Thursday, July 09, 2009

Strange Usage and a Fun Debate

This comes from James M. Do read on; there are some gems in here.

A couple of months ago, I sent some statements my freshmen students made (and made me cringe!). I have discovered that bizarre usages are scarcely restricted to college students.

My wife and I are spending about eight weeks in Pompano Beach, Florida (smart move, right, in the summer?), so we read the Sun-Sentinel down here. In yesterday's paper, there was a feature article on the famous Ft. Lauderdale air show, which is resuming after a three-year hiatus. Jack Seiler, mayor of the city, called the air show "one of the neatest, one of the funnest events you can put on."

Ouch! Talk about things that make one "sic"! When and where did "fun" become an adjective and have comparatives? Young people use the expression "so fun" and "very fun" among other strange usages. Is there any hope?*

Also, in the online Paulist Press news for today, there was a headline, "St. John Neumann Stole for Pope." Good grief -- a cardinal breaking the Seventh Commandment?! Turns out the story reported that Obama is visiting the pope soon and will present him with the stole worn by Cardinal Neumann. Sigh of relief coming soon.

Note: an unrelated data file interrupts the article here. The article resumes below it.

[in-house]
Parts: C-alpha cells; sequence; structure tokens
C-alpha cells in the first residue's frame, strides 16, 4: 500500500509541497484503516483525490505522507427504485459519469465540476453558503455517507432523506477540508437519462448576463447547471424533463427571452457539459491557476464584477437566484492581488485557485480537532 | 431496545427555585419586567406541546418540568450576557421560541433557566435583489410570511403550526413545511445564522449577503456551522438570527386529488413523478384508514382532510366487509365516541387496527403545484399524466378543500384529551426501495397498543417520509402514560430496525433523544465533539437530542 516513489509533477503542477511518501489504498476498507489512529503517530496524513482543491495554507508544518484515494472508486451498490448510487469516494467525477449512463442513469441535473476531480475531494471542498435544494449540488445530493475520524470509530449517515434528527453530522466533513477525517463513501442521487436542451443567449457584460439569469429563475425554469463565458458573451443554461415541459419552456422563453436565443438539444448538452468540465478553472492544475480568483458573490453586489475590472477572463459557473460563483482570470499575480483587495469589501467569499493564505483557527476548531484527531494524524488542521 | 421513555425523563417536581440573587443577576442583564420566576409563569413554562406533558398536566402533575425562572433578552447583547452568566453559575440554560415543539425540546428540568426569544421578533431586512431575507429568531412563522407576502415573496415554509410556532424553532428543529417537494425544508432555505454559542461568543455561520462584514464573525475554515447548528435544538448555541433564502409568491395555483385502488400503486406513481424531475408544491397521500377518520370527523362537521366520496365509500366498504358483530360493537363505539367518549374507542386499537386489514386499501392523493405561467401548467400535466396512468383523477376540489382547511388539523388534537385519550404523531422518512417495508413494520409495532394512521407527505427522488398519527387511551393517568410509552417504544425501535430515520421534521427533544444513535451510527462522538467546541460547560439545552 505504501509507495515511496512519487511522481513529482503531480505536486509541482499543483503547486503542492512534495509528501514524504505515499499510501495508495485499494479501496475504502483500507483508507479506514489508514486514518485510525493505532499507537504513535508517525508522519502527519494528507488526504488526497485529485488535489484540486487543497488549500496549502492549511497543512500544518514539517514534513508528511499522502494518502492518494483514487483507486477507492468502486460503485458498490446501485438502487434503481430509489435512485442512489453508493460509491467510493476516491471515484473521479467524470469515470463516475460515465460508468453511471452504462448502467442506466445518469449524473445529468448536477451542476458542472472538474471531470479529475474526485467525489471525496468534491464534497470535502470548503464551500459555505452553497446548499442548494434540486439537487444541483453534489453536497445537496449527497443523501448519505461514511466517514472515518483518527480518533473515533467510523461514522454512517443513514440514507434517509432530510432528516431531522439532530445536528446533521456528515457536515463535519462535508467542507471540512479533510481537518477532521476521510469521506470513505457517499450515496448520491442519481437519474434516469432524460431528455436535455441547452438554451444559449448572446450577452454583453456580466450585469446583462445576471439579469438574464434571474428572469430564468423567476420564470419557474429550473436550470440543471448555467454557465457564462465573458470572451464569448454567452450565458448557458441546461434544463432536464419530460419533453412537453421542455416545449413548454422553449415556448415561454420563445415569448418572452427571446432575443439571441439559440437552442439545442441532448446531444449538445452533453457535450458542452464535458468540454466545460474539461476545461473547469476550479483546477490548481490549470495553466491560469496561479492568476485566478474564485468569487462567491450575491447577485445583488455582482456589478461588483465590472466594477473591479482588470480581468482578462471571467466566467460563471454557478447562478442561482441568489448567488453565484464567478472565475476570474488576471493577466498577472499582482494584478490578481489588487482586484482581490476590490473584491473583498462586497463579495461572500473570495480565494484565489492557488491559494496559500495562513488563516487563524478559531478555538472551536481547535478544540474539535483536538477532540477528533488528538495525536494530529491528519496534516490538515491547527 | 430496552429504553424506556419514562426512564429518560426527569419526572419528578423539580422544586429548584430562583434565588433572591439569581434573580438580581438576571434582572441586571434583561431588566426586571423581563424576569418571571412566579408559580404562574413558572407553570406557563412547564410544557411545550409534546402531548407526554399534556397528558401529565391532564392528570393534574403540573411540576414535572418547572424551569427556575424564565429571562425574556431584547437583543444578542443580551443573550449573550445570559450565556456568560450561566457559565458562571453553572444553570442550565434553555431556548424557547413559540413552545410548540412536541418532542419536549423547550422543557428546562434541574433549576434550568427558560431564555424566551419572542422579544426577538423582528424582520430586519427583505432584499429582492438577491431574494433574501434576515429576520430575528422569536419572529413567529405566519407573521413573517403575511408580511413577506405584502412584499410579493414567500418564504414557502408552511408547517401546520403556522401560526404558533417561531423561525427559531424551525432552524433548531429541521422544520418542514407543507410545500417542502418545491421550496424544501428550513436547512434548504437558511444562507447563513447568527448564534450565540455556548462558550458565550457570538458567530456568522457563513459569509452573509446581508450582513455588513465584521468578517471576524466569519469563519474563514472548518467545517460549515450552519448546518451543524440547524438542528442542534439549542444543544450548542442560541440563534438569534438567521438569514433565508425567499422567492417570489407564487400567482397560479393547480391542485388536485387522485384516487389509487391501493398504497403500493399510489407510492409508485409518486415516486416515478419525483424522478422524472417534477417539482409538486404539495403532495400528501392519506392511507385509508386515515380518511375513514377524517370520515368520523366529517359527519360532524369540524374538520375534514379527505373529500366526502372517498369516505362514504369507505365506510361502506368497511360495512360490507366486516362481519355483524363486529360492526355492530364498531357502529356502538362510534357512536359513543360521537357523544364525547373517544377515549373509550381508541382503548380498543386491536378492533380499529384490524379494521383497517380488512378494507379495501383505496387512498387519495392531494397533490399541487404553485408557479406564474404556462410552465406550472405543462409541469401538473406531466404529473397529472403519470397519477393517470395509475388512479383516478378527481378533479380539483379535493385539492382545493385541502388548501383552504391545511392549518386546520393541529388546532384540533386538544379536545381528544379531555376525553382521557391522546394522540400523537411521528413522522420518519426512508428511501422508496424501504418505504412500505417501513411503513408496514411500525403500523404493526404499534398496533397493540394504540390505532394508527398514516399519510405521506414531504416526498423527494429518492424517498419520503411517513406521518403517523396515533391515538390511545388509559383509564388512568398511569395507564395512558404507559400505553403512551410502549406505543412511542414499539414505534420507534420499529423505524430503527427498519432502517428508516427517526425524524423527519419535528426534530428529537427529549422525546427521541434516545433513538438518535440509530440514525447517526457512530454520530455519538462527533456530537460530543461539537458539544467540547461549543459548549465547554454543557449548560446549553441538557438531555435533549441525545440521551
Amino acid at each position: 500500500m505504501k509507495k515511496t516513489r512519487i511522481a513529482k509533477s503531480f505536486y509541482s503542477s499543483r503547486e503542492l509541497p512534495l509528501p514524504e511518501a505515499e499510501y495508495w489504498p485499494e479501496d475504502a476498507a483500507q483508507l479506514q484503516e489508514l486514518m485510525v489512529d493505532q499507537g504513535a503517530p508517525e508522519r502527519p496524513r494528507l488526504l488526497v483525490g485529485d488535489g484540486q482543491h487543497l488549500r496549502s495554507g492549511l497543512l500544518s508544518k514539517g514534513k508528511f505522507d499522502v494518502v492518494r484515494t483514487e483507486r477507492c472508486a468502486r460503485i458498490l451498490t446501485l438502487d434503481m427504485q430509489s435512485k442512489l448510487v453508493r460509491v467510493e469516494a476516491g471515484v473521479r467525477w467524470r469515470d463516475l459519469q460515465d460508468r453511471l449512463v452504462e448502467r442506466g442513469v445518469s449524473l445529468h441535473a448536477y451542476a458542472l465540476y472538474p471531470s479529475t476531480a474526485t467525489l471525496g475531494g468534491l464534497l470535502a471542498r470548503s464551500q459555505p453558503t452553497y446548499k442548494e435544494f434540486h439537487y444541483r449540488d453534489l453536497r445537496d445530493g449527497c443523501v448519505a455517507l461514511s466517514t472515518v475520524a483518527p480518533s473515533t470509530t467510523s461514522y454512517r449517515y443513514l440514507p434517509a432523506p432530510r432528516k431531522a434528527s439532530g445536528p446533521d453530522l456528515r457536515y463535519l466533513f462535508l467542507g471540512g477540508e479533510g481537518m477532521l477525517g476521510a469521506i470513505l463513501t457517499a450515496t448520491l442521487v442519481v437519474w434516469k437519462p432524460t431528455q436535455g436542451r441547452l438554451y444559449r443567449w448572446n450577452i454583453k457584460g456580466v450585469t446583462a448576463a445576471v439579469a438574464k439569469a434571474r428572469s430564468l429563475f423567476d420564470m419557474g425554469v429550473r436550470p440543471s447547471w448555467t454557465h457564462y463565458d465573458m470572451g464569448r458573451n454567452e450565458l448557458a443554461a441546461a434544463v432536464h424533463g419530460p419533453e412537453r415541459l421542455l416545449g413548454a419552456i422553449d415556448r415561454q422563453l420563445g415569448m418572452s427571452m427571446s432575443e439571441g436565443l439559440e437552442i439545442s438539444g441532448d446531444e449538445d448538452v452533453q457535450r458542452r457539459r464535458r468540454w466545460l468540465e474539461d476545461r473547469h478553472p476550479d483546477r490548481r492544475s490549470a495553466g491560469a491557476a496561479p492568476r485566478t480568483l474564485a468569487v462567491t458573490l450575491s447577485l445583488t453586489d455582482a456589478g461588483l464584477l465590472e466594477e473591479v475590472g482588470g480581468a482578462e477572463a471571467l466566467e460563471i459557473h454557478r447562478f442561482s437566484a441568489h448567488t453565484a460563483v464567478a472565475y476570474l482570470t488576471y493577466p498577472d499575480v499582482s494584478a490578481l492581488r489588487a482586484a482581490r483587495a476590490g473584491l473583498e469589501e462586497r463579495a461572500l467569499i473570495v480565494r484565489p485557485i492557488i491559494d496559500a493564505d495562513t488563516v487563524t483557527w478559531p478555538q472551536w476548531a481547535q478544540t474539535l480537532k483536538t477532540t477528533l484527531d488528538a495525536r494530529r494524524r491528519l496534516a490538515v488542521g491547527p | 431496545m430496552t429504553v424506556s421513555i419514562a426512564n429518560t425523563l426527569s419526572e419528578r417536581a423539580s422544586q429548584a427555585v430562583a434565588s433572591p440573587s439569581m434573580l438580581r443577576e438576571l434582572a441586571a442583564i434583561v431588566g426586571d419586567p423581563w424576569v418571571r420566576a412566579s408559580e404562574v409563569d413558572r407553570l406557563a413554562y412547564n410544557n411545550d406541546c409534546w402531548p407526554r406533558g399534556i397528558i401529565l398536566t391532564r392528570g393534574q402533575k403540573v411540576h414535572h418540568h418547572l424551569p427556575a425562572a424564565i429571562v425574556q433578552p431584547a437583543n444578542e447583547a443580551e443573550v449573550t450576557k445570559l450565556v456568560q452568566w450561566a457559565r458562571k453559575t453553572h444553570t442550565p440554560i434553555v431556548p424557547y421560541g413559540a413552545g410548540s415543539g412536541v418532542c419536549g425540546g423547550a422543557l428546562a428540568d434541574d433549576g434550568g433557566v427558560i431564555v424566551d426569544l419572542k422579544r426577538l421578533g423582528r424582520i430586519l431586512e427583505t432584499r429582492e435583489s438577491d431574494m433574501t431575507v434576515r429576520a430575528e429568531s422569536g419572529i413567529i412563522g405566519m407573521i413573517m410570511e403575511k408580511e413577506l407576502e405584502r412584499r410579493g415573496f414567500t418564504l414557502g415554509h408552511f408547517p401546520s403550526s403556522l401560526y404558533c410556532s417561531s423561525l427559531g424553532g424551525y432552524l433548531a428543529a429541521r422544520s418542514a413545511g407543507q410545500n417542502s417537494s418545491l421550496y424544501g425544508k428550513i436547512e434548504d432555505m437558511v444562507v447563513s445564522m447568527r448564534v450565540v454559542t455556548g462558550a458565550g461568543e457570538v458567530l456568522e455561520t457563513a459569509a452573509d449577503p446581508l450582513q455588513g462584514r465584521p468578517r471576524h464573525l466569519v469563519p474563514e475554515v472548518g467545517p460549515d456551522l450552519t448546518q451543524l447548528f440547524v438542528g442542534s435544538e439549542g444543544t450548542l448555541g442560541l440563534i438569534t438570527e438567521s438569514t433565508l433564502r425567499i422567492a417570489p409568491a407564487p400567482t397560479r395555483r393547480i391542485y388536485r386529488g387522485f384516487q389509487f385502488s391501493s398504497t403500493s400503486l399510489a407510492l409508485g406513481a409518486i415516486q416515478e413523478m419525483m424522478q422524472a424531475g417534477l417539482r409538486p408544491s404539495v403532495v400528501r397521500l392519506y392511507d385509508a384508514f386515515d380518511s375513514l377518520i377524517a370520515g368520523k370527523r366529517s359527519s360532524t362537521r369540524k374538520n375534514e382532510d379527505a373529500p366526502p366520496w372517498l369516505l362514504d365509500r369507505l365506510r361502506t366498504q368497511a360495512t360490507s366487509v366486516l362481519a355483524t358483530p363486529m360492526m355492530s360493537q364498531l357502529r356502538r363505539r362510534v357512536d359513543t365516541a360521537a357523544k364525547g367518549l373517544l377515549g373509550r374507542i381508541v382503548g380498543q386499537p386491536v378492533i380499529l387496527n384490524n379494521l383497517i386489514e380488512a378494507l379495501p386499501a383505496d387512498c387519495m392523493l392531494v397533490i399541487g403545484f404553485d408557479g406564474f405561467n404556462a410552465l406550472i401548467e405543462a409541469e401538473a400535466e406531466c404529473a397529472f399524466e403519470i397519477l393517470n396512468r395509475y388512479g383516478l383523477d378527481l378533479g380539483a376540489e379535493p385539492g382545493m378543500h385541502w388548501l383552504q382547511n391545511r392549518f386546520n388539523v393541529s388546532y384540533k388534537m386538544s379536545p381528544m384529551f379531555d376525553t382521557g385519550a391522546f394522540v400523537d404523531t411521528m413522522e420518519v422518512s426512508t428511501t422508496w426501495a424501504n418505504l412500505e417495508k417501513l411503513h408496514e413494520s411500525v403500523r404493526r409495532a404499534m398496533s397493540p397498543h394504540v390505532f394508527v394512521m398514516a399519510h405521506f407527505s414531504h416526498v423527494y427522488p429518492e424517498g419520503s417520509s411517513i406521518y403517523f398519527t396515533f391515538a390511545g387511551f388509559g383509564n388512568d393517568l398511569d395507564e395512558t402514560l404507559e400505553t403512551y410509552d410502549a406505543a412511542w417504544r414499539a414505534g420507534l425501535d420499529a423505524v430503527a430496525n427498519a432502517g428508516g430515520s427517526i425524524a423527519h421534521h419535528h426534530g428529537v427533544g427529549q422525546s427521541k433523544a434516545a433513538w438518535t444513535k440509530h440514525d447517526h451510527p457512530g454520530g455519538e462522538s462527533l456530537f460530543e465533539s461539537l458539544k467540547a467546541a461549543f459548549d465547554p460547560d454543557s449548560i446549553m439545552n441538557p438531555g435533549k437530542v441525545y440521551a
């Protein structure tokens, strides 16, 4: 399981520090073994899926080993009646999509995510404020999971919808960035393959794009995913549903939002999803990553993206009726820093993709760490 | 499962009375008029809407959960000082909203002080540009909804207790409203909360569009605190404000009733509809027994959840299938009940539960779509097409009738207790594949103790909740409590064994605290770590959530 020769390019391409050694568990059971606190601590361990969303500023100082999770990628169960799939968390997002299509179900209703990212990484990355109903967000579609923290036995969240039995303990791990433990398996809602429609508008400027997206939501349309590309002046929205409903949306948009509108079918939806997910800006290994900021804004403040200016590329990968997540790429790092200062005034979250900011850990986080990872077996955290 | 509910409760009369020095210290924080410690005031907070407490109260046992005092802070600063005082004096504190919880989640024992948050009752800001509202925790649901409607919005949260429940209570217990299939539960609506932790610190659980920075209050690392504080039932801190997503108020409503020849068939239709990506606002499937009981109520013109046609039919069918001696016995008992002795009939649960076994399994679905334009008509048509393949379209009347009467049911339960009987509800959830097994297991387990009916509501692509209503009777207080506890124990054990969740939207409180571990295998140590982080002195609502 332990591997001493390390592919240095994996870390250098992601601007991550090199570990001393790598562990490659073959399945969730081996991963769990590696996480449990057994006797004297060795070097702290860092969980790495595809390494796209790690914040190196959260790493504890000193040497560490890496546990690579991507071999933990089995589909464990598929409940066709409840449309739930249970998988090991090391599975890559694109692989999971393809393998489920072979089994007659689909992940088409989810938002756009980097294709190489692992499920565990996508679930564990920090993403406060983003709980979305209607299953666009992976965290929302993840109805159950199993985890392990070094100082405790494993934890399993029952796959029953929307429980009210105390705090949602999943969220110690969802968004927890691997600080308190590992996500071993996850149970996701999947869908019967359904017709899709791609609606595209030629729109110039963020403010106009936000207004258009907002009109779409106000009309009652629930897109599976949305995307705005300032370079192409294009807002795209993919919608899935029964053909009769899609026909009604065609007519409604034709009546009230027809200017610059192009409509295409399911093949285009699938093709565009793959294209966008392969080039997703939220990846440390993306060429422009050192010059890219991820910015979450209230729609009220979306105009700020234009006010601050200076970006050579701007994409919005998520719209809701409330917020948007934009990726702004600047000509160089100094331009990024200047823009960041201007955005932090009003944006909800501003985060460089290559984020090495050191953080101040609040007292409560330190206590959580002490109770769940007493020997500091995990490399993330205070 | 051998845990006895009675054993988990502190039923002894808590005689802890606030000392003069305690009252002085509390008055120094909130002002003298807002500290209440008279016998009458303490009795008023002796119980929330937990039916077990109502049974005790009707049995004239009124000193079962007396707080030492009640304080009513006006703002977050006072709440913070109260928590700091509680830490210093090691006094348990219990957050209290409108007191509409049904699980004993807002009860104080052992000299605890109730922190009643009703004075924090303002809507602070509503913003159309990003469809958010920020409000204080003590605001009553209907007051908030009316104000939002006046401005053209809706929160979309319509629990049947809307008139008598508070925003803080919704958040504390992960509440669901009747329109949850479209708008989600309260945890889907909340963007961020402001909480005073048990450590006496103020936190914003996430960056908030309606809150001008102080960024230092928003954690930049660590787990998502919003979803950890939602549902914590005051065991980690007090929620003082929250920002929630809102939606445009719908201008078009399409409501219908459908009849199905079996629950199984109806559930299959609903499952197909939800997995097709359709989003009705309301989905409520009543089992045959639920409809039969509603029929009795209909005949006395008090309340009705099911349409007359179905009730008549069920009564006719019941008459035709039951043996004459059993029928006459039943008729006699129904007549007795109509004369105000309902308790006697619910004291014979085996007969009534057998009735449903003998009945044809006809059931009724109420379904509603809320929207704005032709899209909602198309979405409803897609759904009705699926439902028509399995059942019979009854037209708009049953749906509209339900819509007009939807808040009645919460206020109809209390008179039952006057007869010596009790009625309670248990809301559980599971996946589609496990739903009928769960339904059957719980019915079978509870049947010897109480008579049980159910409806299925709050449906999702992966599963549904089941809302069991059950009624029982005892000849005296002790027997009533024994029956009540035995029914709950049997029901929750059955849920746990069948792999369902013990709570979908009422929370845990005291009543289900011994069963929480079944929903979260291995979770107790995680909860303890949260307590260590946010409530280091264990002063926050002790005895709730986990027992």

Finally, also relating to a mayor, a friend of mine was originally from Nebraska and proudly displayed the big "N" in the rear window of his car, as a supporter of their football team. One day, he said, he parked right outside city hall in Omaha. The mayor happened by, nodded to the sign and said, "You know, son, that letter doesn't just stand for Nebraska football. It also stands for knowledge." As the great Mark Twain once wrote, "Let us draw the curtain of charity over the rest of the scene."

* SPOGG is going out on a limb here, but we think it's OK to use "fun" as an adjective. Bryan A. Garner says it's only as a "casualism," which is a hilarious stuffy word given its meaning.

Here's how "fun" has slid into the adjective forest, Garner explains in A Dictionary of Modern Usage. When we say, "This is fun," fun could either be an adjective or a noun. It's a short leap from this to full-fledged adjectivehood. He clearly hates it, though, calling it "casual at best."

Even though "funnest" remains a silly, awful word, there's just no way we can stop people from using it as an adjective, or they will rightly accuse us of not being

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